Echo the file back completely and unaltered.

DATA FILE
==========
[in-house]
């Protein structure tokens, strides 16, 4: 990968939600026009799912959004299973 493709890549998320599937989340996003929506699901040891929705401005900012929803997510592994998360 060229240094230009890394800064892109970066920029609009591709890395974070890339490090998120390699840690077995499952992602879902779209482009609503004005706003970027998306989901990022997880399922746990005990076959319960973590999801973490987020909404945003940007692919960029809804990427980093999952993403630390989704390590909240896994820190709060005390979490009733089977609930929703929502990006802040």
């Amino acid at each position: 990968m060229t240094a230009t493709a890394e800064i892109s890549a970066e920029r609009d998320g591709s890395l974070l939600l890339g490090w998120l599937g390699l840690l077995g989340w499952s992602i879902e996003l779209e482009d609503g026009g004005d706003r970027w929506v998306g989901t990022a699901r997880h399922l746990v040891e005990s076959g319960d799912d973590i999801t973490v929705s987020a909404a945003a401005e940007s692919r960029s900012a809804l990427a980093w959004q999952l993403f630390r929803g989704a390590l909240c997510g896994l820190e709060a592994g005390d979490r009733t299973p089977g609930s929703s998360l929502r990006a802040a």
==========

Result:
[in-house]
């Protein structure tokens, strides 16, 4: 990968939600026009799912959004299973 493709890549998320599937989340996003929506699901040891929705401005900012929803997510592994998360 060229240094230009890394800064892109970066920029609009591709890395974070890339490090998120390699840690077995499952992602879902779209482009609503004005706003970027998306989901990022997880399922746990005990076959319960973590999801973490987020909404945003940007692919960029809804990427980093999952993403630390989704390590909240896994820190709060005390979490009733089977609930929703929502990006802040």
């Amino acid at each position: 990968m060229t240094a230009t493709a890394e800064i892109s890549a970066e920029r609009d998320g591709s890395l974070l939600l890339g490090w998120l599937g390699l840690l077995g989340w499952s992602i879902e996003l779209e482009d609503g026009g004005d706003r970027w929506v998306g989901t990022a699901r997880h399922l746990v040891e005990s076959g319960d799912d973590i999801t973490v929705s987020a909404a945003a401005e940007s692919r960029s900012a809804l990427a980093w959004q999952l993403f630390r929803g989704a390590l909240c997510g896994l820190e709060a592994g005390d979490r009733t299973p089977g609930s929703s998360l929502r990006a802040a």